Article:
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It's certainly not everyday that you get the chance to see an octagonal house! So make sure when visiting Rayleigh that you stop off and see the Dutch Cottage.
The Dutch Cottage is an octagonal building on Crown Hill and is thought to date from the 18th century.
It takes its name from the association of this type of house with the 17th century Dutch immigrants who constructed many of the sea walls of the south Essex coast.
The octagonal structure is rare but serves a useful purpose. It is strong and relatively easy to thatch and the occupant benefits from a view in all directions and in a time when superstition was common there are no corners where evil spirits can lurk!
The history of the cottage is one that is surrounded in controversy. To many people the plate above the door inscribed '1621' is solid evidence that it was erected in that year. However surveyors, architects and historians who have studied the building are of the opinion that it was not built until the eighteenth century, probably around 1740. Thus, the story of the cottage is one of mystery, as no one knows when, why or for whom the cottage was built.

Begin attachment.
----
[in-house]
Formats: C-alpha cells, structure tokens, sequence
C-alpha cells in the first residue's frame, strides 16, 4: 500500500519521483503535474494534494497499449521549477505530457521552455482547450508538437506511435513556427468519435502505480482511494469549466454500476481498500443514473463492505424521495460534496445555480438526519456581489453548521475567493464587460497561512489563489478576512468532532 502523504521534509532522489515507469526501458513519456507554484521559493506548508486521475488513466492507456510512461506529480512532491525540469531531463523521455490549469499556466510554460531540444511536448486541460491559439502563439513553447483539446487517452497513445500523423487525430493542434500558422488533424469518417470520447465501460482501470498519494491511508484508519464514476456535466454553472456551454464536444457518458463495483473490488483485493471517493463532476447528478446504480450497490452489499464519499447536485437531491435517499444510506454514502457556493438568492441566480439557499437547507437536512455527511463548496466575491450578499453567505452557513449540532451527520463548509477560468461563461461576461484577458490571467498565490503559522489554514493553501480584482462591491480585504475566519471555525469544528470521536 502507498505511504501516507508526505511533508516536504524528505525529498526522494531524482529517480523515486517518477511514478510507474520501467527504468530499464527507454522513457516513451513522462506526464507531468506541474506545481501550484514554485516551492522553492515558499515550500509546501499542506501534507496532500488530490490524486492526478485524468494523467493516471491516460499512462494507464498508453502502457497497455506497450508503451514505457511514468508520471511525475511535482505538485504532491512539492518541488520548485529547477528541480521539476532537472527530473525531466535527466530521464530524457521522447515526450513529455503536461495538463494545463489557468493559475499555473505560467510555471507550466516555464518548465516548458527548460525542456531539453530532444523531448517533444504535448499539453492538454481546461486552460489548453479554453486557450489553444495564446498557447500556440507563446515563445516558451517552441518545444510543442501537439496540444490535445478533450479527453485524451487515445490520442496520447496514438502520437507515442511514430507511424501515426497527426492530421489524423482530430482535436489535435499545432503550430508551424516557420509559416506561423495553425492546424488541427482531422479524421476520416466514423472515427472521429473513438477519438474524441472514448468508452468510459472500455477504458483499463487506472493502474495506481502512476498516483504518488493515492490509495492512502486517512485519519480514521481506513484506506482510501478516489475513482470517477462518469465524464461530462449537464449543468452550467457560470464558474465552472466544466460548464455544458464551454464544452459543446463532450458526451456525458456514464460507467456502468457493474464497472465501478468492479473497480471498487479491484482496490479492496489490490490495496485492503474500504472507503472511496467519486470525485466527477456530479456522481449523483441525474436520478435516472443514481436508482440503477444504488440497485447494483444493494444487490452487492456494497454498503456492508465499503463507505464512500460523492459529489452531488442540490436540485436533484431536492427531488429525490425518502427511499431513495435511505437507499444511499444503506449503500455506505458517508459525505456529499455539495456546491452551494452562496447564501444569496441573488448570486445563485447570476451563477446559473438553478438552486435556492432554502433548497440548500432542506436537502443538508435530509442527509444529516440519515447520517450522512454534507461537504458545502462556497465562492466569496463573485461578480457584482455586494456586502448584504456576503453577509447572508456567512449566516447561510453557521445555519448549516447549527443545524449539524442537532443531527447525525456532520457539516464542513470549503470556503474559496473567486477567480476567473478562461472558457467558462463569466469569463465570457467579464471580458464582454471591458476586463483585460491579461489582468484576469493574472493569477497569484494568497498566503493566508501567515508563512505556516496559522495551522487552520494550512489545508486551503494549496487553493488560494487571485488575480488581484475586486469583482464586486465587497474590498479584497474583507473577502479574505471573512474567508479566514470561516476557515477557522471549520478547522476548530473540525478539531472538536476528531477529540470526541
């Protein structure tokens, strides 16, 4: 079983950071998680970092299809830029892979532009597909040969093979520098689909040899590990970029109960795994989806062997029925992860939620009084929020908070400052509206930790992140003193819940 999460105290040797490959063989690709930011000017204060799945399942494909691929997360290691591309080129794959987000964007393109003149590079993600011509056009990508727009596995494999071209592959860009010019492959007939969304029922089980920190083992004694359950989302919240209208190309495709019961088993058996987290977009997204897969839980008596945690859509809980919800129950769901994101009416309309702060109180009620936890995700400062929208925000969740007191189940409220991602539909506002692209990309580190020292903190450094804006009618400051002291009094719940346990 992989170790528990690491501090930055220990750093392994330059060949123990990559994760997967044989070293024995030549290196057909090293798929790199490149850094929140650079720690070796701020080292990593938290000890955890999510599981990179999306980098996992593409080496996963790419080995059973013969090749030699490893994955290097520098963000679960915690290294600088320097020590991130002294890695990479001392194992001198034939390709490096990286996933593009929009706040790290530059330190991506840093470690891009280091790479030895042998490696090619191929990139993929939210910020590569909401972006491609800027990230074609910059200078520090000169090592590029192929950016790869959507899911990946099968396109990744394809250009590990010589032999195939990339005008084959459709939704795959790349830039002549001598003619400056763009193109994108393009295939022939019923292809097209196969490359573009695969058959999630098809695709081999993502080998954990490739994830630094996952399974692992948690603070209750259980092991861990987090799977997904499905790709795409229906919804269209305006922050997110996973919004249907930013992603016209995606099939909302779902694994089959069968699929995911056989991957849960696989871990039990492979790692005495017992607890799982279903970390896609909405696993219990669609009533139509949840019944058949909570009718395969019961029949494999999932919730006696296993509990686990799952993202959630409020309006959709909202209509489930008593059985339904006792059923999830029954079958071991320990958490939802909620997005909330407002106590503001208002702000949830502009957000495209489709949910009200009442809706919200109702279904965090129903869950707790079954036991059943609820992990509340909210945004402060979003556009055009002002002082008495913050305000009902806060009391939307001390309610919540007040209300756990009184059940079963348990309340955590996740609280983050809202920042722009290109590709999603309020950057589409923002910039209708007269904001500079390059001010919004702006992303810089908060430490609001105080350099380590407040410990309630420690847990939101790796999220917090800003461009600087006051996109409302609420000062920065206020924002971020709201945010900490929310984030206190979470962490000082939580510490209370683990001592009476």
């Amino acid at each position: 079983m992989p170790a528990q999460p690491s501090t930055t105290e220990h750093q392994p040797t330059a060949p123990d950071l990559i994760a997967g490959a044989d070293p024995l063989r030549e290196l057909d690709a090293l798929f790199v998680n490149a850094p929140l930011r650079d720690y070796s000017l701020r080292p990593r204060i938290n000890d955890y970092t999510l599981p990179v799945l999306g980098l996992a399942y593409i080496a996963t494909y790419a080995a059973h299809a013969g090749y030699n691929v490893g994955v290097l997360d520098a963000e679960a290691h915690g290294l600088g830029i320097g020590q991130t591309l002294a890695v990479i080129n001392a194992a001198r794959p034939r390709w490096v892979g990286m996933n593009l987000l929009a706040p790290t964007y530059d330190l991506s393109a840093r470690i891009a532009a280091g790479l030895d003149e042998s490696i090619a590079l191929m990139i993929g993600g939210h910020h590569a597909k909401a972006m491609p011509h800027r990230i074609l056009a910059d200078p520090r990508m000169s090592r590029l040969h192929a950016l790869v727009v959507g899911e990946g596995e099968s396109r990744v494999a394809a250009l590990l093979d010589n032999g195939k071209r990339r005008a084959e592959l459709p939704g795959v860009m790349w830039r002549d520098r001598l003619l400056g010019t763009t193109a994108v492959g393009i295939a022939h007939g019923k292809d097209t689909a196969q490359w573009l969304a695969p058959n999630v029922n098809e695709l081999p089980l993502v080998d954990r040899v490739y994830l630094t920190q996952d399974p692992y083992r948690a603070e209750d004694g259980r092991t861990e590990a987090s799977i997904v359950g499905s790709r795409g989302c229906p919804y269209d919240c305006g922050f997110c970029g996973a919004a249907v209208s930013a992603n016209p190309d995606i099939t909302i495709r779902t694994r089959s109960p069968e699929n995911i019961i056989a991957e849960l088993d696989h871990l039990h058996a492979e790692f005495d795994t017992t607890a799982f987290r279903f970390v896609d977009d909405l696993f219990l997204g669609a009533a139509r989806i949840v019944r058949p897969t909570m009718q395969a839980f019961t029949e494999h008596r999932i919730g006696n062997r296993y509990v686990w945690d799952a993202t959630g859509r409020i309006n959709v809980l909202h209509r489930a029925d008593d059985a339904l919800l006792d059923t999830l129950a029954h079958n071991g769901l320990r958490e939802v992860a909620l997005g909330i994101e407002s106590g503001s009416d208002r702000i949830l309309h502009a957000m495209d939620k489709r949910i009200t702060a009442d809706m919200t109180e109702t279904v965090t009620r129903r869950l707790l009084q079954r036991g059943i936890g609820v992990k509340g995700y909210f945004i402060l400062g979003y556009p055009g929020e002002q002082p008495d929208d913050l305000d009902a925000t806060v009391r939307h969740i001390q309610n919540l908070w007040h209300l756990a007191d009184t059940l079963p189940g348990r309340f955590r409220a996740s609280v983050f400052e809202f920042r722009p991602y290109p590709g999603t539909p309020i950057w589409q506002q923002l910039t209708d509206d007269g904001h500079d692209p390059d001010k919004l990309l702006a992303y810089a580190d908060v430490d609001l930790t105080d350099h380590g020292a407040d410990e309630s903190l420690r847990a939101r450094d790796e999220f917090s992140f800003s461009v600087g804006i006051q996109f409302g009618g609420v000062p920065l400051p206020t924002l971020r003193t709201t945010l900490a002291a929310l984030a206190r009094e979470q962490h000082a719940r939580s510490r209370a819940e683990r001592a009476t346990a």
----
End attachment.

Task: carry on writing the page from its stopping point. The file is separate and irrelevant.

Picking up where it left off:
For those who would like a tour inside the Dutch Cottage it is open by appointment with the owner on Wednesday afternoons. Please see the map below for help with directions.
If you would like to book an appointment to view the Dutch Cottage you can use our online form in the related links below.
Location: 33 Crown Hill
Essex SS6 7HA
The Cottage is situated within the town centre of Rayleigh. This is a pedestrian area and the Cottage itself is on a road with a steep gradient.
The Cottage is a historical, Grade II listed, building and so for disabled: unfortunately parts of it cannot be accessed by wheelchair users, for example the first floor. However the ground floor of the building is accessible by ramp.
The Cottage has a residential style unisex toilet; although available to visitors, this has not been adapted for public convenience.